Review: Travis Strikes Again: No More Heroes – a Suda51 joint
A lukewarm outing that offers strength in story, but weak gameplay.
Suda51 is like the David Lynch of video games. Whenever his name and studio, Grasshopper Manufacture, are attached to a title, you know it’s gonna be interesting. Over the years, he has created many interesting titles like Killer 7, Shadows of the Damned, No More Heroes and Lollipop Chainsaw.
With No More Heroes, he originally did his best to build a GTA-like world where people compete to become the #1 assassin, a goal that is eventually achieved by an otaku named Travis Touchdown. Shit goes downhill fast for Travis and by the end of No More Heroes 2, it seemed that he was on a collision course for destruction. There still seemed to be more story to tell, but, it never came. Until nine years later.
I’d be lying if I told you that Travis Strikes Again: No More Heroes on the Nintendo Switch was a sequel to No More Heroes, even if the name is in the title. Instead, the game is more or less a checkup into the life of Travis Touchdown seven years after the events of No More Heroes 2.
Bad Girl’s dad, Badman is out to kill him and recover the Death Balls so he can have a wish granted. Travis decides to get on this too after his first confrontation with Badman and the game takes off from there. Yeah, the entire gameplay itself is based out of this collection of indie-inspired mini-games. It’s disjointed as hell but wouldn’t work if it was made by anyone other than Suda51.
That isn’t to say that this is a great game, however.
Travis Strikes Again: No More Heroes has some issues
Travis Strikes Again: No More Heroes suffers from a lot of issues. The gameplay, while having a different hook every level is fairly bland and grindy. Levels are based heavily around popular indie games like Furi or Hotline Miami and Travis Strikes Again: No More Heroes takes the time to try to incorporate elements from those types of games into each level.
Unfortunately, the strategy of hitting the trash enemies with light attacks, smashing the bigger enemies with heavy attacks and clearing the area with aerial attacks doesn’t change. On top of that, almost every level feels like it suffers from being stretched out way too long. It’s cool to have new mechanics thrown at you but they generally do not expand from what is presented the first time you see them.
Travis Strikes Again: No More Heroes is a total loss, however. Suda51 takes the opportunity to tie the worlds of Killer7, No More Heroes and even Shadows of the Damned loosely together and drops some heavy hints that we will be seeing remasters or sequels to several of his games. The story itself in Travis Strikes Again: No More Heroes isn’t horrible either and feels comically disjointed in order to give you a reason to play these arcade games.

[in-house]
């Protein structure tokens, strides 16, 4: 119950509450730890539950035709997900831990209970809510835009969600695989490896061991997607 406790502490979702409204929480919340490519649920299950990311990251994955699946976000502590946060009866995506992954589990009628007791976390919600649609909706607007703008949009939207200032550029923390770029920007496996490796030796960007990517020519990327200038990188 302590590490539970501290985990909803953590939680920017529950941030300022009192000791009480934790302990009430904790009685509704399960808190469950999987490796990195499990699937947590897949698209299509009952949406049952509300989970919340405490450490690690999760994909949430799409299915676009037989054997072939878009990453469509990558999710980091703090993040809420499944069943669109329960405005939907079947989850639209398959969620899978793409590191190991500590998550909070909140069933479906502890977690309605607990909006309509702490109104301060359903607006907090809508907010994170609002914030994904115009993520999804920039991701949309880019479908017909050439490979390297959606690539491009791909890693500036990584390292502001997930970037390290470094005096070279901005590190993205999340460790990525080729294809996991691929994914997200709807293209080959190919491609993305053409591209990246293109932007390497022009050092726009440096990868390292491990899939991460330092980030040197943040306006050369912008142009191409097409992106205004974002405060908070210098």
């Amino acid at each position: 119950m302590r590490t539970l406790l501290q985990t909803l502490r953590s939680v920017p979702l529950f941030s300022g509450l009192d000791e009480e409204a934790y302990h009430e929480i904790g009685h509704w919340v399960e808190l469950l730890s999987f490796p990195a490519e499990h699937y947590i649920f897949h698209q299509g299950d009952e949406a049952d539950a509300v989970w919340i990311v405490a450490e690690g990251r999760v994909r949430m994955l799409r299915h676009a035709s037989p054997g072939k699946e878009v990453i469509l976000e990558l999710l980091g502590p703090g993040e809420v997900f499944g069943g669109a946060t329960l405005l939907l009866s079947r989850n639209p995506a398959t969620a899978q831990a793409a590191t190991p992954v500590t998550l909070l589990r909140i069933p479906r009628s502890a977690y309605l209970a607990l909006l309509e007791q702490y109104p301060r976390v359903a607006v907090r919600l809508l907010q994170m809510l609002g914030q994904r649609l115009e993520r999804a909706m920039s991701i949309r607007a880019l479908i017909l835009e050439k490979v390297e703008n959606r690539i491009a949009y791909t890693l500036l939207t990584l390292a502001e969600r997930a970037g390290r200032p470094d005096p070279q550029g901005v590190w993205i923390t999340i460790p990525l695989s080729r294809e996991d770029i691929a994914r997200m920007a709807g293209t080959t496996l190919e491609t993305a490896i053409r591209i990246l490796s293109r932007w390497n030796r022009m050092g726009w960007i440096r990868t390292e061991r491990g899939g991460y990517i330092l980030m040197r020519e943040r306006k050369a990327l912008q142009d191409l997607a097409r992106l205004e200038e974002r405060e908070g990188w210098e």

The amount of collectibles and industry jokes makes it a game that I at least advise people to experience once. There’s also a ton of hints that are dropped that this game is more or less to the No More Heroes franchise what Metal Gear Solid: Ground Zeroes is to Metal Gear.
Simply put, Travis Strikes Again: No More Heroes is an appetizer and vehicle to set up No More Heroes 3, hopefully.
Is it worth your money?
It works in many ways while playing Travis Strikes Again: No More Heroes. I kept thinking about how much more fun I had playing the first two No More Heroes games. I kept playing though because I wanted to see where the story went and was treated to a few surprises along the way.
It’s weird because most of the gameplay mechanics in the game feel outdated and boring, but the story is gripping and enjoyable enough that I was able to deal with it. Knowing how brilliant Suda51 is, I can’t help but think that this is how he intended the game to be. A celebration of great indie titles and an homage to some of his best games that don’t involve him putting a ton of work into it.
Travis Strikes Again: No More Heroes feels like a $20 indie game at heart. It is chock full of references to western pop culture and satirizes popular anime and video games as well. I’d recommend the game to anyone that enjoys Suda51 titles or is a fan of No More Heroes, as the game survives on personality alone. If this is your first foray into this world, however, there are better games to spend your money on.
Travis Strikes Again: No More Heroes is available for the Nintendo Switch for $39.99.
A sample unit was provided to KnowTechie for the purpose of this review.
- Review: Tales of Vesperia: Definitive Edition – making a classic even better
- GameStop stock drops 25% as the company stops looking for a buyer
- Here are your free Xbox Games with Gold for February 2019
- You can now use Bluetooth controllers with Fortnite on Android and iPhone
- Metro Exodus curves Steam and heads to the Epic Games Store